Filing 73

OPINION. Signed by Judge Noel L. Hillman on 12/22/2015. (drw)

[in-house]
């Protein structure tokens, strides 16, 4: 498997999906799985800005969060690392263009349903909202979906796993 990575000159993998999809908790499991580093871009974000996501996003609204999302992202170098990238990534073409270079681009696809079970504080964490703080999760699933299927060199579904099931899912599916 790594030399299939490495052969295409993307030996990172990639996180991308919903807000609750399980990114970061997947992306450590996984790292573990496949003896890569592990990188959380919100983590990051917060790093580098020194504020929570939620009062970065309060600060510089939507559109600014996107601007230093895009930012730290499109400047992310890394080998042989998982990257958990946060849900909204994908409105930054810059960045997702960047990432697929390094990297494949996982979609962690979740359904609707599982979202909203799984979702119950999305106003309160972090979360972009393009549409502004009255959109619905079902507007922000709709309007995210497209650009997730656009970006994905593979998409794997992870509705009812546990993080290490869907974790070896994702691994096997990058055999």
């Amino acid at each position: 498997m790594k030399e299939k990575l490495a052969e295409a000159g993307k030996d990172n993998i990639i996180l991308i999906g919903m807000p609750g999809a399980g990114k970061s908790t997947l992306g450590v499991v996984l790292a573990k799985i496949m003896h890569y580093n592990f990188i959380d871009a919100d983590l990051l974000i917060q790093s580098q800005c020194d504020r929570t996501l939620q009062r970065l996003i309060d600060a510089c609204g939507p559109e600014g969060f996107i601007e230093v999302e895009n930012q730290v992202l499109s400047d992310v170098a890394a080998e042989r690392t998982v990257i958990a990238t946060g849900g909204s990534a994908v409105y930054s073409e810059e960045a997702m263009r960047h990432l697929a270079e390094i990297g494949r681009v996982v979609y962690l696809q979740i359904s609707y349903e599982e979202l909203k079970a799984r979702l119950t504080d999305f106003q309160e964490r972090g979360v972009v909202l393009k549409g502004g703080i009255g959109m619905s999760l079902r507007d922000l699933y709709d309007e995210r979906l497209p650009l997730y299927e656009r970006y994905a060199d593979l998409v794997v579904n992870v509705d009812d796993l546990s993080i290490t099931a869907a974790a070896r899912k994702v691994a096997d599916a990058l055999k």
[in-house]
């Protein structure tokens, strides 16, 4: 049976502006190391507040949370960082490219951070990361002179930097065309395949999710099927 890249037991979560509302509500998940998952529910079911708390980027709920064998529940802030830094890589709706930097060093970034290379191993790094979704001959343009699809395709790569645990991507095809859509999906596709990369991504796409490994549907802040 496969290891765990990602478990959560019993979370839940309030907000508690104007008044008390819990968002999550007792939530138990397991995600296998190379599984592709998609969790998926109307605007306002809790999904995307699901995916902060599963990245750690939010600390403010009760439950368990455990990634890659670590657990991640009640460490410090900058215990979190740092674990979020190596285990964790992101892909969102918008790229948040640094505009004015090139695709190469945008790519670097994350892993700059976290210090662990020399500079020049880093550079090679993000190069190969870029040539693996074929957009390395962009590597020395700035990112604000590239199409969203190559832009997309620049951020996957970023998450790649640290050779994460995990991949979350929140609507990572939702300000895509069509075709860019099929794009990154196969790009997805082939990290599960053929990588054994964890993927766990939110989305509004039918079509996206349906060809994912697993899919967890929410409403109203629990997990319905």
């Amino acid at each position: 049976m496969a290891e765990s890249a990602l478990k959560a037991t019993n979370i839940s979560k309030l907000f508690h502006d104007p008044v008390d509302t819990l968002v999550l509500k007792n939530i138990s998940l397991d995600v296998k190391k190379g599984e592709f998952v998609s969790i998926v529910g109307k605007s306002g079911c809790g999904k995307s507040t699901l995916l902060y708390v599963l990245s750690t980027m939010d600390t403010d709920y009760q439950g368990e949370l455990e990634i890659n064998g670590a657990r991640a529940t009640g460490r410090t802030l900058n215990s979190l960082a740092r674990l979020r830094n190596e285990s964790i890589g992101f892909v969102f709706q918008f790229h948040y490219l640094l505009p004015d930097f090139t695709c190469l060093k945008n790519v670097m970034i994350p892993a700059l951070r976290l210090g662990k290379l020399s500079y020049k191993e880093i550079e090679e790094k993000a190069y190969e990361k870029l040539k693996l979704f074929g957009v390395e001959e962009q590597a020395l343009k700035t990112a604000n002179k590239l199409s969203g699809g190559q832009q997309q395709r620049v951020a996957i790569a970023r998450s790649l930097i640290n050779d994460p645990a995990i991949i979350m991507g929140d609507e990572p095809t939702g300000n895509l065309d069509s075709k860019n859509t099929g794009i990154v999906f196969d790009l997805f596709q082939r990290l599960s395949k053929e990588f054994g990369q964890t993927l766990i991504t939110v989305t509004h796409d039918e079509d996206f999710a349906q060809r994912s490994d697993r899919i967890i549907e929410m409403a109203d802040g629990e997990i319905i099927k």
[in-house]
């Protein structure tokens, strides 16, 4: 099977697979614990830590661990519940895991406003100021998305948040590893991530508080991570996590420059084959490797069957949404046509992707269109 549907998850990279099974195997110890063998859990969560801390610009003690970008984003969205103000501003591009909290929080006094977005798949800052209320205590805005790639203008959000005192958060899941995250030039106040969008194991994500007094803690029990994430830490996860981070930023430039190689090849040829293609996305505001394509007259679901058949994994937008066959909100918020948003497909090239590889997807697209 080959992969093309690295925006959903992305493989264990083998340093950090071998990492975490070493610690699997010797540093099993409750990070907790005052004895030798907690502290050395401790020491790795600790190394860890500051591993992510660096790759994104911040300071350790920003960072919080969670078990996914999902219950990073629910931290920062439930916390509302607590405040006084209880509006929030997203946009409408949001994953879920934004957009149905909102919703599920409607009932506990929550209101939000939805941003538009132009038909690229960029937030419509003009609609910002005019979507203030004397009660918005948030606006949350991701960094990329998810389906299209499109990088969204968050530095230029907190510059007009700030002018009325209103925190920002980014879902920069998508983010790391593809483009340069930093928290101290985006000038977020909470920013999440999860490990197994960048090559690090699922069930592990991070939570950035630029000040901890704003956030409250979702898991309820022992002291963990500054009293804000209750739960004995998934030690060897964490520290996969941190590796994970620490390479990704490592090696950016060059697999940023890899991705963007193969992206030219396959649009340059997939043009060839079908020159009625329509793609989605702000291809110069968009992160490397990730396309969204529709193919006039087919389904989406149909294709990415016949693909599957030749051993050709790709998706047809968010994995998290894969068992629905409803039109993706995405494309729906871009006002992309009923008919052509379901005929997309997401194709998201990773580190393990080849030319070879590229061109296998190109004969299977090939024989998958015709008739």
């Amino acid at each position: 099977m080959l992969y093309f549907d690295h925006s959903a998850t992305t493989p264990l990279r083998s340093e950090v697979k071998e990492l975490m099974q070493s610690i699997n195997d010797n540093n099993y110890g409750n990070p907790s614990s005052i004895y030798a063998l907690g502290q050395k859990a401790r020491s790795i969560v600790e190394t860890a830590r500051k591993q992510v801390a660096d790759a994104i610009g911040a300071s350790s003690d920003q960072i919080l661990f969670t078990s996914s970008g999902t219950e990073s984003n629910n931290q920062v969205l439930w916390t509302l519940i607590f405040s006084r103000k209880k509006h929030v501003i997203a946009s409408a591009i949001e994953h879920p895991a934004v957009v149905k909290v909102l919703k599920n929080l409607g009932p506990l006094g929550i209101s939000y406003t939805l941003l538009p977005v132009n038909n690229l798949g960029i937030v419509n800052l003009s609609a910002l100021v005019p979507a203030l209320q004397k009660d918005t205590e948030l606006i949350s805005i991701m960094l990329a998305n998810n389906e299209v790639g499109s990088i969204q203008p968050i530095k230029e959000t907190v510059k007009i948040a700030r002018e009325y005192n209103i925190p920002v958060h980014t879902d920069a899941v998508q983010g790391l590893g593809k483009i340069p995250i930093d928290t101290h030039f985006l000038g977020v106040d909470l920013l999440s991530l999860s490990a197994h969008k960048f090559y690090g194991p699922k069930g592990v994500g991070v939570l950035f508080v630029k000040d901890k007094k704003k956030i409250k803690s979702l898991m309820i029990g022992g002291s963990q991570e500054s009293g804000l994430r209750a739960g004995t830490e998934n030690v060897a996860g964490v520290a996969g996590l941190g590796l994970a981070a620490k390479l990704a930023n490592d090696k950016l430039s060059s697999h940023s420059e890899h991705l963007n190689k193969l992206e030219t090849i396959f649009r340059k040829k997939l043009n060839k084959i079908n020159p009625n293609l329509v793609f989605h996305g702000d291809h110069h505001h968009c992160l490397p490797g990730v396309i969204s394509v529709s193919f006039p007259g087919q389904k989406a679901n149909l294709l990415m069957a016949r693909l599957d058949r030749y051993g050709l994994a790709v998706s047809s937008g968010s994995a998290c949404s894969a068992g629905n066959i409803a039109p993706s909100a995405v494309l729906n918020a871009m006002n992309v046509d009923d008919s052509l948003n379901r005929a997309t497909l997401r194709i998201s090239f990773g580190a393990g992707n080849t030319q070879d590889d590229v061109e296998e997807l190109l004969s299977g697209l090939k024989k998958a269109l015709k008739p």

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UNITED STATES DISTRICT COURT DISTRICT OF NEW JERSEY DAVID E. GABROS, M.D., Civil No. 14-1864 (NLH/JS) Plaintiff, OPINION v. SHORE MEDICAL CENTER, SCOTT STRENGER, M.D., JEANNE ROWE, M.D., PETER JUNGBLUT, M.D., LINWOOD CARE CENTER, et al. Defendants. APPEARANCES: TIMOTHY J. MCILWAIN MCILWAIN, LLC MCILWAIN PROFESSIONAL BUILDING 2020 NEW ROAD, SUITE A LINWOOD, NJ 08221 On behalf of plaintiff KEVIN J. THORNTON COOPER LEVENSON, P.A. 1125 ATLANTIC AVENUE ATLANTIC CITY, NJ 08401 On behalf of defendants Shore Medical Center, Scott Strenger, M.D., Jeanne Rowe, M.D., Peter Jungblut, M.D. MATTHEW THOMAS CORSO ERIC DANIEL HEICKLEN BUCHANAN INGERSOLL & ROONEY 50 S. 16TH STREET TWO LIBERTY PLACE SUITE 3200 PHILADELPHIA, PA 19102 On behalf of defendant Linwood Care Center HILLMAN, District Judge Presently before the Court are the motions of defendants to dismiss plaintiff’s amended complaint, and plaintiff’s motion to, in essence, file a second amended complaint, as well as plaintiff’s motion to seal certain documents. For the reasons expressed below, all pending motions will be denied, except for Linwood Care Center’s motion to dismiss. BACKGROUND According to plaintiff’s amended complaint, on March 25, 2013, plaintiff, David E. Gabros, M.D., was suspended from his clinical privileges at defendant Shore Medical Center (“SMC”) due to the belief that plaintiff had committed a crime in the physician parking lot the day before. 1 Plaintiff claims that prior to his suspension, based on conduct that did not constitute a crime but rather a disorderly persons offense, his track record of patient care was unblemished. Plaintiff claims that he had a hostile relationship with other doctors who had privileges at SMC because of his ethnic background of Egyptian (Middle Eastern) ancestry. Plaintiff claims that his personnel record maintained at SMC was filled with irregularities, misrepresentations, inconsistencies, and inconsistent application of policy that were discriminatory, anticompetitive, ethnically biased, and illegal. Plaintiff further claims that his suspension was solely based on the defendants’ 1 The briefing by the parties, and plaintiff’s supplemental submissions, reveal that plaintiff slashed the tires of the car owned by the medical staff president. 2 anticompetitive and discriminatory motives and desire to eliminate plaintiff’s ability to compete with the defendants for patients by accusing him of criminal misconduct, and driving him out of business, and for no legitimate reason or purpose. Plaintiff has asserted claims against SMC, three SMC physicians, and Linwood Care Center for “Defendants’ ongoing discriminatory, anticompetitive, and/or illegal per se conduct, and in violation of Section 1 and 2 of the Sherman Act; 42 U.S.C. § 1981, et seq. in violation of equal protection under the law; in violation of Section 43(a) of the Lanham Act; in violation of the New Jersey Antitrust Act, N.J.S.A. 56:9-1 et seq.; in violation of constitutional rights as provided under 42 U.S.C. § 1983; and including breach of contract, tortious interference with contract and business, business disparagement, and other wrongful conduct; all arising out of concerted actions by and between the defendants resulting in an unreasonable restraint of trade and other anticompetitive and other illegal acts, thus damaging the plaintiff and the general public.” Defendants have moved to dismiss plaintiff’s amended complaint. Plaintiff has filed a motion that appears to be both an opposition to defendants’ motions and a request to file a second amended complaint. Plaintiff has also filed a motion to seal certain documents, although it is unclear what documents plaintiff wishes to file under seal. 3 A. Jurisdiction Plaintiff has brought his claims pursuant to Sections 1 and 2 of the Sherman Act, 15 U.S.C. §§ 1 & 2, and 42 U.S.C. § 1983, as well as under New Jersey state law. This Court has jurisdiction over plaintiff’s federal claims under 28 U.S.C. § 1331, and supplemental jurisdiction over plaintiff’s state law claims under 28 U.S.C. § 1367. B. Standard for Motion to Dismiss When considering a motion to dismiss a complaint for failure to state a claim upon which relief can be granted pursuant to Federal Rule of Civil Procedure 12(b)(6), a court must accept all well-pleaded allegations in the complaint as true and view them in the light most favorable to the plaintiff. Evancho v. Fisher, 423 F.3d 347, 351 (3d Cir. 2005). It is well settled that a pleading is sufficient if it contains “a short and plain statement of the claim showing that the pleader is entitled to relief.” Fed. R. Civ. P. 8(a)(2). Under the liberal federal pleading rules, it is not necessary to plead evidence, and it is not necessary to plead all the facts that serve as a basis for the claim. F.2d 434, 446 (3d Cir. 1977). Bogosian v. Gulf Oil Corp., 562 However, “[a]lthough the Federal Rules of Civil Procedure do not require a claimant to set forth an intricately detailed description of the asserted basis for 4 relief, they do require that the pleadings give defendant fair notice of what the plaintiff’s claim is and the grounds upon which it rests.” Baldwin Cnty. Welcome Ctr. v. Brown, 466 U.S. 147, 149-50 n.3 (1984) (quotation and citation omitted). A district court, in weighing a motion to dismiss, asks “‘not whether a plaintiff will ultimately prevail but whether the claimant is entitled to offer evidence to support the claim.’” Bell Atlantic v. Twombly, 550 U.S. 544, 563 n.8 (2007) (quoting Scheuer v. Rhoades, 416 U.S. 232, 236 (1974)); see also Ashcroft v. Iqbal, 556 U.S. 662, 684 (2009) (“Our decision in Twombly expounded the pleading standard for ‘all civil actions’ . . . .”); Fowler v. UPMC Shadyside, 578 F.3d 203, 210 (3d Cir. 2009) (“Iqbal . . . provides the final nail-in-the-coffin for the ‘no set of facts’ standard that applied to federal complaints before Twombly.”). Following the Twombly/Iqbal standard, the Third Circuit has instructed a two-part analysis in reviewing a complaint under Rule 12(b)(6). First, the factual and legal elements of a claim should be separated; a district court must accept all of the complaint's well-pleaded facts as true, but may disregard any legal conclusions. S. Ct. at 1950). Fowler, 578 F.3d at 210 (citing Iqbal, 129 Second, a district court must then determine whether the facts alleged in the complaint are sufficient to show that the plaintiff has a “‘plausible claim for relief.’” 5 Id. (quoting Iqbal, 129 S. Ct. at 1950). A complaint must do more than allege the plaintiff's entitlement to relief. Id.; see also Phillips v. Cnty. of Allegheny, 515 F.3d 224, 234 (3d Cir. 2008) (stating that the “Supreme Court's Twombly formulation of the pleading standard can be summed up thus: ‘stating . . . a claim requires a complaint with enough factual matter (taken as true) to suggest’ the required element. This ‘does not impose a probability requirement at the pleading stage,’ but instead ‘simply calls for enough facts to raise a reasonable expectation that discovery will reveal evidence of’ the necessary element”). A court need not credit either “bald assertions” or “legal conclusions” in a complaint when deciding a motion to dismiss. In re Burlington Coat Factory Sec. Litig., 114 F.3d 1410, 1429-30 (3d Cir. 1997). The defendant bears the burden of showing that no claim has been presented. Hedges v. U.S., 404 F.3d 744, 750 (3d Cir. 2005) (citing Kehr Packages, Inc. v. Fidelcor, Inc., 926 F.2d 1406, 1409 (3d Cir. 1991)). A court in reviewing a Rule 12(b)(6) motion must only consider the facts alleged in the pleadings, the documents attached thereto as exhibits, and matters of judicial notice. S. Cross Overseas Agencies, Inc. v. Kwong Shipping Grp. Ltd., 181 F.3d 410, 426 (3d Cir. 1999). A court may consider, however, “an undisputedly authentic document that a defendant attaches as an exhibit to a motion to dismiss if the plaintiff’s 6 claims are based on the document.” Pension Benefit Guar. Corp. v. White Consol. Indus., Inc., 998 F.2d 1192, 1196 (3d Cir. 1993). If any other matters outside the pleadings are presented to the court, and the court does not exclude those matters, a Rule 12(b)(6) motion will be treated as a summary judgment motion pursuant to Rule 56. C. Fed. R. Civ. P. 12(b). Standard for Motion for Leave to Amend Amendments to pleadings are governed by Federal Civil Procedure Rule 15, which provides that the Court “should freely give leave when justice so requires.” Fed. R. Civ. P. 15(a)(2). The Third Circuit has shown a strong liberality in allowing amendments under Rule 15 in order to ensure that claims will be decided on the merits rather than on technicalities. Dole v. Arco Chemical Co., 921 F.2d 484, 487 (3d Cir. 1990); Bechtel v. Robinson, 886 F.2d 644, 652 (3d Cir. 1989). An amendment must be permitted in the absence of undue delay, bad faith, dilatory motive, unfair prejudice, or futility of amendment. Grayson v. Mayview State Hosp., 293 F.3d 103, 108 (3d Cir. 2002) (citing Foman v. Davis, 371 U.S. 178, 182 (1962)). Amendment of the complaint is futile if the amendment will not cure the deficiency in the original complaint or if the amended complaint cannot withstand a renewed motion to dismiss. Jablonski v. Pan American World Airways, Inc., 863 F.2d 289, 292 (3d Cir. 1988). 7 D. Analysis The SMC defendants have moved to dismiss plaintiff’s amended complaint because they have never been properly served with the amended complaint. Linwood Care Center (“Linwood”) has moved to dismiss plaintiff’s complaint for the same reason, but also because the amended complaint does not contain any allegations as to how Linwood was involved with plaintiff’s claims. In his hybrid opposition/motion to file an amended complaint, plaintiff’s counsel attempts to explain the confusion that resulted in the lack of formal service on defendants. He also attempts to cure the lack of allegations as to Linwood. Plaintiff’s proposed second amended complaint further purports to include allegations concerning events, such as the completion of SMC’s internal hearing process, which occurred after the filing of the amended complaint on March 30, 2015. Following the Third Circuit’s instruction that “[i]n evaluating challenges to the denial of opportunity to amend we have held consistently that leave to amend should be granted freely” in order to “ensure[] that a particular claim will be decided on the merits rather than on technicalities,” Dole v. Arco Chem. Co., 921 F.2d 484, 486-87 (3d Cir. 1990) (citations omitted), the Court will provide plaintiff one final opportunity 8 to right the ship so this case can move forward on its merits. 2 Within 30 days of the date of this Opinion, plaintiff must, in strict compliance with the Federal Rules of Civil Procedure: (1) obtain a proper summons for each defendant; (2) properly serve each defendant with the summons and a copy of the amended complaint, which is the operative pleading in this case; and (3) file a formal motion for leave to file a second amended complaint. 3 See Fed. R. Civ. P. 4, 15. Any deviation from the explicit requirements of the Federal Rules and the Court’s 30-day deadline will result in the dismissal of plaintiff’s case. See Ayres v. Jacobs & Crumplar, P.A., 99 F.3d 565, 569 (3d Cir. 1996) (“The failure of a plaintiff to obtain valid process from the court to provide it with personal jurisdiction over the defendant in a civil case is fatal to the plaintiff's case.”); see also Omni Capital Int'l, Ltd. v. Rudolf Wolff & Co., Ltd., 484 U.S. 97, 104 (1987) (explaining that notice by the defendant of the lawsuit is not 2 For a detailed account of the tortured procedural history of this case, see Docket No. 70-2 at 9-13 and Docket No. 71 at 2-3. 3 If proper service is effectuated on defendants, defendants may file an answer or otherwise respond to plaintiff’s amended complaint as provided by Fed. R. Civ. P. 12. If defendants wish to file a motion to dismiss plaintiff’s amended complaint and oppose plaintiff’s motion for leave to amend, defendants may do so in one omnibus filing. 9 enough to confer personal jurisdiction); Petrucelli v. Bohringer & Ratzinger, 46 F.3d 1298, 1307 (3d Cir. 1995) (citation omitted) (“The lesson to the federal plaintiff's lawyer is not to take any chances. Treat the 120 days [allowed for service by Rule 4] with the respect reserved for a time bomb.”). These directions, however, only apply to plaintiff’s claims against SMC and the three individual defendants, Scott Strenger, M.D., Jeanne Rowe, M.D., and Peter Jungblut, M.D. Plaintiff’s amended complaint contains no factual allegations whatsoever against Linwood that would support plaintiff’s antitrust, discrimination, and other claims. Because plaintiff’s claims against Linwood fail to meet the pleading standards of Twombly/Iqbal and Rule 8, plaintiff’s amended complaint, which was not properly served in the first instance, must be dismissed as to Linwood. Linwood may again become a defendant in this action only if (1) the Court grants plaintiff’s motion for leave to file a second amended complaint which contains sufficiently pleaded claims against Linwood, and (2) plaintiff then properly serves Linwood with the Court-approved second amended complaint. CONCLUSION The motion of the SMC defendants is denied. motions are also denied. Plaintiff’s The motion of Linwood Care Center to dismiss plaintiff’s complaint against it is granted. Plaintiff shall proceed as directed by the Court within 30 days of the 10 date of this Opinion. Failure to do so will result in the dismissal of plaintiff’s case. An appropriate Order will be entered. December 22, 2015 At Camden, New Jersey s/ Noel L. Hillman NOEL L. HILLMAN, U.S.D.J. 11